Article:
Mark Reads ‘Tris’s Book’: Chapter 10

In the tenth chapter of Tris’s Book, I genuinely do not understand how there is anything left to this book. Intrigued? Then it’s time for Mark to read Circle of Magic.

Trigger Warning: For nonconsensual drugging, murder.

This is an elaborate prank, right? Because practically every conflict but one was just solved, and there are three chapters left. Admittedly, that one conflict left is pretty damn big. There’s still a whole bunch of ships out in the harbor! But I DID NOT EXPECT ANY OF THIS TO HAPPEN AS SOON AS IT DID.

Y’all. Y’all.

Supper came up from the Hub, but no one wanted the trouble of setting the table or of cleanup later. Those with the strength nibbled on bread, cheese, fresh garden vegetables, and smoked fish from the coldbox; everyone but Aymery seemed half-asleep.

Ignoring the fact that the description of food here made me super hungry, LOOK AT ALL THAT FORESHADOWING AND PLANNING. I know I wasn’t entirely surprised by Aymery’s betrayal, but I don’t think I was meant to be. We knew from details revealed in past chapters that there was something weird going on with him. Once Briar snooped around in his room, I had all the confirmation I needed. He was the one who had sabotaged Winding Circle’s defense for the pirates. So if this isn’t the big shocker of the book, what else is significant here? Why is this story structured as it is?

First of all, I think the way this is written allows Pierce to show us how Briar’s sense of cynicism actually works to his benefit. While I think there’s a positivity to this quartet that I absoutely adore (CIRCLE OF FRIENDSHIP, NEVER FORGET), I’m glad that Pierce has routinely showed us how suspicion and concern are worthy tools for a person to have. In this case, Briar relies on the instinct he developed on the streets to look upon Aymery critically:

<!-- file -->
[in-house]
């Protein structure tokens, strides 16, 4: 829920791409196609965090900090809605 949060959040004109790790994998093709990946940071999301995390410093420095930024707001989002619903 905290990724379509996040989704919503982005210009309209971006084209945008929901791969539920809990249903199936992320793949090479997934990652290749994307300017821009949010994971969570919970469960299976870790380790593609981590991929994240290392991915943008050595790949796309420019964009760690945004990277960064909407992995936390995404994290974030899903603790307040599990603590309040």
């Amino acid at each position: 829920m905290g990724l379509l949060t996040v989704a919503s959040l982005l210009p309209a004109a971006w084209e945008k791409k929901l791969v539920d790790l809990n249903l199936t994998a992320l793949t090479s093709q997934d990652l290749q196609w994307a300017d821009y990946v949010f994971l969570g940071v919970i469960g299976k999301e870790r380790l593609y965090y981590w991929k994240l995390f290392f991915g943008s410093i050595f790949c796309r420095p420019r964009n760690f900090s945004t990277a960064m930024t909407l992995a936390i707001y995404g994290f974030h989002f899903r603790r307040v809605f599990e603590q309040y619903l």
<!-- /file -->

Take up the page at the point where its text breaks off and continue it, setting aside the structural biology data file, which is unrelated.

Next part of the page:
He liked Tris’s cousin, but in Deadman’s District he had liked a great many people who he couldn’t trust as far as he could throw them. Aymery made him feel untrusting. He tried to tell himself he wasn’t jealous of the way Tris looked at her family-approved mage cousin, the one who’d been kind to her, but living with Rosethorn tended to strip the illusions from a boy. Briar was jealous, a bit, but he told himself that had little to do with it. Something about Aymery was not right.

THERE’S SO MUCH AT WORK HERE. You’ve got Briar’s instinct telling him that Aymery is hiding something bad, but you can also see that Briar is aware that his own jealousy for Tris is at play. That’s a big deal that he can recognize something like that! Even when accounting for it, he knows that there’s something off about this man. I’d also offer up the conclusion that Briar’s time in the streets of Deadman’s District is what helps him figure out why Aymery’s possessions don’t add up. (Putting aside the existence of the cinnamon oil and poppy, of course.) His understanding of the merchant culture allows him to deduct that Aymery is lying, and it’s such an entertaining thing to read.